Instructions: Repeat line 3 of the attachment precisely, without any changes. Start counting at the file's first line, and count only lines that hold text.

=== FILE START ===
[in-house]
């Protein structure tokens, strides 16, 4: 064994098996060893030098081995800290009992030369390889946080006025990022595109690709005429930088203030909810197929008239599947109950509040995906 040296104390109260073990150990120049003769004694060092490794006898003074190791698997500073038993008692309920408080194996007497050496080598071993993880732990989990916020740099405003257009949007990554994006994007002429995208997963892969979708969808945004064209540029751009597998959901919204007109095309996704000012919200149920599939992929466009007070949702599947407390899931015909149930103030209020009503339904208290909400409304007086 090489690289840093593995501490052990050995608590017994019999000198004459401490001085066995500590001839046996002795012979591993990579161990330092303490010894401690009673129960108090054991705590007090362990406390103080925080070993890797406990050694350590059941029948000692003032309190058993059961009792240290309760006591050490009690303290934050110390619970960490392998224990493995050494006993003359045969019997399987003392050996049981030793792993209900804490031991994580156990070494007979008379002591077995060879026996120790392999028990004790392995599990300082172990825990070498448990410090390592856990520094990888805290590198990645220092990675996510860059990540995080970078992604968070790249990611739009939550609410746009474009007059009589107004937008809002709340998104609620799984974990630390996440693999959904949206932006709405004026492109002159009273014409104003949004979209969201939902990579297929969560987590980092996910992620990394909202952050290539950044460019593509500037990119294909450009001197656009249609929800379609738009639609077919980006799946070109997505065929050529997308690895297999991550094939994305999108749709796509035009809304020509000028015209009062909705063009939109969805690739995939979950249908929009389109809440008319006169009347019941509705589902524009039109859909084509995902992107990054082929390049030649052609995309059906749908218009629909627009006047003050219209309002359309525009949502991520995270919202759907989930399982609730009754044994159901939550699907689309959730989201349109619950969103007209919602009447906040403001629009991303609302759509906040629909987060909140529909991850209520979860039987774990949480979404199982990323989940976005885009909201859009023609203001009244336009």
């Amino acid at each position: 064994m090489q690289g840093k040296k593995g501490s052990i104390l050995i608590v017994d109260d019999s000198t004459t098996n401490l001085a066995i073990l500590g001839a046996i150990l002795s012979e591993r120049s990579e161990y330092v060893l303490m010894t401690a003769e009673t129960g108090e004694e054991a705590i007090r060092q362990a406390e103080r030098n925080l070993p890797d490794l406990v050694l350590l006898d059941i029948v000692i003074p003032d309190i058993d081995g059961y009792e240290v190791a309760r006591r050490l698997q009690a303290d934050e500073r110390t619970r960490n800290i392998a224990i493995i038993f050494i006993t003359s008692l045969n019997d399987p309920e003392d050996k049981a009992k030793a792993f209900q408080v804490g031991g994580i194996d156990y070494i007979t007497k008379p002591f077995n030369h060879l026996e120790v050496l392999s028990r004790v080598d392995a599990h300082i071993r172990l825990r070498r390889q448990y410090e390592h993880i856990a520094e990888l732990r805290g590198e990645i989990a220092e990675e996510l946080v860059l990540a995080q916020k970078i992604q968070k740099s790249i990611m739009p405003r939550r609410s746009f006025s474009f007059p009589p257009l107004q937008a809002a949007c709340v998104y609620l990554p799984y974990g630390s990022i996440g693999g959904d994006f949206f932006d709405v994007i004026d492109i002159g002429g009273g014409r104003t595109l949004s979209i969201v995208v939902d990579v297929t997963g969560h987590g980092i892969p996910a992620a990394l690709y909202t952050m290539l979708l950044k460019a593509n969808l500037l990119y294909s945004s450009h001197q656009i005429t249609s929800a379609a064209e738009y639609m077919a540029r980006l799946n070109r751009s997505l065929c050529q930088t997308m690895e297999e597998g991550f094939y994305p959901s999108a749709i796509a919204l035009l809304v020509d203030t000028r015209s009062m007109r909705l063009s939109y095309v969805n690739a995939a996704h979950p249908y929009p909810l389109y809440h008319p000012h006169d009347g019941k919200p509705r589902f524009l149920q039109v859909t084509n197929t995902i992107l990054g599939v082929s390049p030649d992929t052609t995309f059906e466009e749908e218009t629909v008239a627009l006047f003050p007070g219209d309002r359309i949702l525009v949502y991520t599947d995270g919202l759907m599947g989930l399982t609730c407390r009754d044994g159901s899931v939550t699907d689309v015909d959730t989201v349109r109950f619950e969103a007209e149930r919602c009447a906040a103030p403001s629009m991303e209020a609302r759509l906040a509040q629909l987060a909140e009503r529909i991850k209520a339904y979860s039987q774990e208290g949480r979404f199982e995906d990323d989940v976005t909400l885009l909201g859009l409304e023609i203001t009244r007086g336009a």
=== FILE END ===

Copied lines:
């Amino acid at each position: 064994m090489q690289g840093k040296k593995g501490s052990i104390l050995i608590v017994d109260d019999s000198t004459t098996n401490l001085a066995i073990l500590g001839a046996i150990l002795s012979e591993r120049s990579e161990y330092v060893l303490m010894t401690a003769e009673t129960g108090e004694e054991a705590i007090r060092q362990a406390e103080r030098n925080l070993p890797d490794l406990v050694l350590l006898d059941i029948v000692i003074p003032d309190i058993d081995g059961y009792e240290v190791a309760r006591r050490l698997q009690a303290d934050e500073r110390t619970r960490n800290i392998a224990i493995i038993f050494i006993t003359s008692l045969n019997d399987p309920e003392d050996k049981a009992k030793a792993f209900q408080v804490g031991g994580i194996d156990y070494i007979t007497k008379p002591f077995n030369h060879l026996e120790v050496l392999s028990r004790v080598d392995a599990h300082i071993r172990l825990r070498r390889q448990y410090e390592h993880i856990a520094e990888l732990r805290g590198e990645i989990a220092e990675e996510l946080v860059l990540a995080q916020k970078i992604q968070k740099s790249i990611m739009p405003r939550r609410s746009f006025s474009f007059p009589p257009l107004q937008a809002a949007c709340v998104y609620l990554p799984y974990g630390s990022i996440g693999g959904d994006f949206f932006d709405v994007i004026d492109i002159g002429g009273g014409r104003t595109l949004s979209i969201v995208v939902d990579v297929t997963g969560h987590g980092i892969p996910a992620a990394l690709y909202t952050m290539l979708l950044k460019a593509n969808l500037l990119y294909s945004s450009h001197q656009i005429t249609s929800a379609a064209e738009y639609m077919a540029r980006l799946n070109r751009s997505l065929c050529q930088t997308m690895e297999e597998g991550f094939y994305p959901s999108a749709i796509a919204l035009l809304v020509d203030t000028r015209s009062m007109r909705l063009s939109y095309v969805n690739a995939a996704h979950p249908y929009p909810l389109y809440h008319p000012h006169d009347g019941k919200p509705r589902f524009l149920q039109v859909t084509n197929t995902i992107l990054g599939v082929s390049p030649d992929t052609t995309f059906e466009e749908e218009t629909v008239a627009l006047f003050p007070g219209d309002r359309i949702l525009v949502y991520t599947d995270g919202l759907m599947g989930l399982t609730c407390r009754d044994g159901s899931v939550t699907d689309v015909d959730t989201v349109r109950f619950e969103a007209e149930r919602c009447a906040a103030p403001s629009m991303e209020a609302r759509l906040a509040q629909l987060a909140e009503r529909i991850k209520a339904y979860s039987q774990e208290g949480r979404f199982e995906d990323d989940v976005t909400l885009l909201g859009l409304e023609i203001t009244r007086g336009a």